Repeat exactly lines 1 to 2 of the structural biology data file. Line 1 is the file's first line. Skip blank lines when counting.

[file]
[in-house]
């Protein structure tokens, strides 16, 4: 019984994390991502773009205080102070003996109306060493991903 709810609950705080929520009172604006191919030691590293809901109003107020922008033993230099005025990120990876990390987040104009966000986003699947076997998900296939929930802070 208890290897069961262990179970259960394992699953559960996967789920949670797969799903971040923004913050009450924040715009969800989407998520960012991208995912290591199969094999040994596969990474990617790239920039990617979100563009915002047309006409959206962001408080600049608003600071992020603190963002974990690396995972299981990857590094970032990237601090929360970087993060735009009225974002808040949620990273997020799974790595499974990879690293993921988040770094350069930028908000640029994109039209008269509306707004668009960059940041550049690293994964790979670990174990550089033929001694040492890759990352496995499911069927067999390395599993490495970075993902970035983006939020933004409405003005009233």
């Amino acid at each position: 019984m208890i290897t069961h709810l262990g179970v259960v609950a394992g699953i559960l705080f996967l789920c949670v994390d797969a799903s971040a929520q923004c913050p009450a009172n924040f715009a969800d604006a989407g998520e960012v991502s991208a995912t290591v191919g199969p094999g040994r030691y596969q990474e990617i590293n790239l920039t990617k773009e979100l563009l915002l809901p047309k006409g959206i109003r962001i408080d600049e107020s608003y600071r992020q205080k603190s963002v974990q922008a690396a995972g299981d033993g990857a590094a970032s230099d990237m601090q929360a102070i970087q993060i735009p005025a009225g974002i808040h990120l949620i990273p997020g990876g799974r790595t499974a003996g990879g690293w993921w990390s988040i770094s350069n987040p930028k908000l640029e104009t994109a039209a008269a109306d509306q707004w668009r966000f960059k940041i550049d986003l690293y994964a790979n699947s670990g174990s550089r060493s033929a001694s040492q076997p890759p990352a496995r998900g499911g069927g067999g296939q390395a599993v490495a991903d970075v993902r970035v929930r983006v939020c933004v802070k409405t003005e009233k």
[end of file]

[in-house]
């Protein structure tokens, strides 16, 4: 019984994390991502773009205080102070003996109306060493991903 709810609950705080929520009172604006191919030691590293809901109003107020922008033993230099005025990120990876990390987040104009966000986003699947076997998900296939929930802070 208890290897069961262990179970259960394992699953559960996967789920949670797969799903971040923004913050009450924040715009969800989407998520960012991208995912290591199969094999040994596969990474990617790239920039990617979100563009915002047309006409959206962001408080600049608003600071992020603190963002974990690396995972299981990857590094970032990237601090929360970087993060735009009225974002808040949620990273997020799974790595499974990879690293993921988040770094350069930028908000640029994109039209008269509306707004668009960059940041550049690293994964790979670990174990550089033929001694040492890759990352496995499911069927067999390395599993490495970075993902970035983006939020933004409405003005009233």